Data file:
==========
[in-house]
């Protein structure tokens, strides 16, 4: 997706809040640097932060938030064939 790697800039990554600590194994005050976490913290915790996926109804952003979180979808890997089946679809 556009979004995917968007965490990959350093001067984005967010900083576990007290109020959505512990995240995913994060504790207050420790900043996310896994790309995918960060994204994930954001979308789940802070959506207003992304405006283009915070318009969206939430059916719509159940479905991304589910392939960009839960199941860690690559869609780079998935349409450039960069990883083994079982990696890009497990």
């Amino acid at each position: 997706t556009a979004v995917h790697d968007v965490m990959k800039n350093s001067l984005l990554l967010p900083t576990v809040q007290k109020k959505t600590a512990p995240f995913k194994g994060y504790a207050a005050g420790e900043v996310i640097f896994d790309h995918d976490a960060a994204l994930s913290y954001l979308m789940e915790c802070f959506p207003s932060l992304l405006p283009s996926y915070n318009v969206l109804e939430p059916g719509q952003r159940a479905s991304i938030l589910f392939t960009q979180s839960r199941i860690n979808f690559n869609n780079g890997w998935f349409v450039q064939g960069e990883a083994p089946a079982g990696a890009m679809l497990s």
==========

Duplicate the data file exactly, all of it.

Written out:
[in-house]
């Protein structure tokens, strides 16, 4: 997706809040640097932060938030064939 790697800039990554600590194994005050976490913290915790996926109804952003979180979808890997089946679809 556009979004995917968007965490990959350093001067984005967010900083576990007290109020959505512990995240995913994060504790207050420790900043996310896994790309995918960060994204994930954001979308789940802070959506207003992304405006283009915070318009969206939430059916719509159940479905991304589910392939960009839960199941860690690559869609780079998935349409450039960069990883083994079982990696890009497990």
């Amino acid at each position: 997706t556009a979004v995917h790697d968007v965490m990959k800039n350093s001067l984005l990554l967010p900083t576990v809040q007290k109020k959505t600590a512990p995240f995913k194994g994060y504790a207050a005050g420790e900043v996310i640097f896994d790309h995918d976490a960060a994204l994930s913290y954001l979308m789940e915790c802070f959506p207003s932060l992304l405006p283009s996926y915070n318009v969206l109804e939430p059916g719509q952003r159940a479905s991304i938030l589910f392939t960009q979180s839960r199941i860690n979808f690559n869609n780079g890997w998935f349409v450039q064939g960069e990883a083994p089946a079982g990696a890009m679809l497990s």